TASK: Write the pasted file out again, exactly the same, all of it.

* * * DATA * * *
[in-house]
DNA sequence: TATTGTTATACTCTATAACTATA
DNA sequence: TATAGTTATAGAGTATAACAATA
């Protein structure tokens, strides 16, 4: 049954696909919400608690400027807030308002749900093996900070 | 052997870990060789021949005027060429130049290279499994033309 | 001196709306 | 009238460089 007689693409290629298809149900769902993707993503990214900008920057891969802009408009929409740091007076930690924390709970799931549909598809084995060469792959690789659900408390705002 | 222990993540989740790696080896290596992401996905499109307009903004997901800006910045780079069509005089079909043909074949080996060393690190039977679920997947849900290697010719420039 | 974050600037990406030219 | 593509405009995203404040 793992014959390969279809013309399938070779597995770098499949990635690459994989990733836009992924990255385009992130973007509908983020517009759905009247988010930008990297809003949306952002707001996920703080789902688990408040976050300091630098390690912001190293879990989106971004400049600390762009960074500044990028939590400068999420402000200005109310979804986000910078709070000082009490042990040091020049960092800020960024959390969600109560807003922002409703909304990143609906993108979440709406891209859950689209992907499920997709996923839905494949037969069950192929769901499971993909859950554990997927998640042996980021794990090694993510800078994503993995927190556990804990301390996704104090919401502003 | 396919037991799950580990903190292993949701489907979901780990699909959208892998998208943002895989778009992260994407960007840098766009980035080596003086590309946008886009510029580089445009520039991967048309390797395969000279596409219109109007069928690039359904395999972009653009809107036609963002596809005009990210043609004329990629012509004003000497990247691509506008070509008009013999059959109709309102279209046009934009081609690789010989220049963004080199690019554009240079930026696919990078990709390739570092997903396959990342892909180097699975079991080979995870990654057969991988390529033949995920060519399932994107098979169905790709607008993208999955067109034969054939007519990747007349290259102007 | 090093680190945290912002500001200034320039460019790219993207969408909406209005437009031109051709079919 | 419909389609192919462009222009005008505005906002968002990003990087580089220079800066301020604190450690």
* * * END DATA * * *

[in-house]
DNA sequence: TATTGTTATACTCTATAACTATA
DNA sequence: TATAGTTATAGAGTATAACAATA
């Protein structure tokens, strides 16, 4: 049954696909919400608690400027807030308002749900093996900070 | 052997870990060789021949005027060429130049290279499994033309 | 001196709306 | 009238460089 007689693409290629298809149900769902993707993503990214900008920057891969802009408009929409740091007076930690924390709970799931549909598809084995060469792959690789659900408390705002 | 222990993540989740790696080896290596992401996905499109307009903004997901800006910045780079069509005089079909043909074949080996060393690190039977679920997947849900290697010719420039 | 974050600037990406030219 | 593509405009995203404040 793992014959390969279809013309399938070779597995770098499949990635690459994989990733836009992924990255385009992130973007509908983020517009759905009247988010930008990297809003949306952002707001996920703080789902688990408040976050300091630098390690912001190293879990989106971004400049600390762009960074500044990028939590400068999420402000200005109310979804986000910078709070000082009490042990040091020049960092800020960024959390969600109560807003922002409703909304990143609906993108979440709406891209859950689209992907499920997709996923839905494949037969069950192929769901499971993909859950554990997927998640042996980021794990090694993510800078994503993995927190556990804990301390996704104090919401502003 | 396919037991799950580990903190292993949701489907979901780990699909959208892998998208943002895989778009992260994407960007840098766009980035080596003086590309946008886009510029580089445009520039991967048309390797395969000279596409219109109007069928690039359904395999972009653009809107036609963002596809005009990210043609004329990629012509004003000497990247691509506008070509008009013999059959109709309102279209046009934009081609690789010989220049963004080199690019554009240079930026696919990078990709390739570092997903396959990342892909180097699975079991080979995870990654057969991988390529033949995920060519399932994107098979169905790709607008993208999955067109034969054939007519990747007349290259102007 | 090093680190945290912002500001200034320039460019790219993207969408909406209005437009031109051709079919 | 419909389609192919462009222009005008505005906002968002990003990087580089220079800066301020604190450690």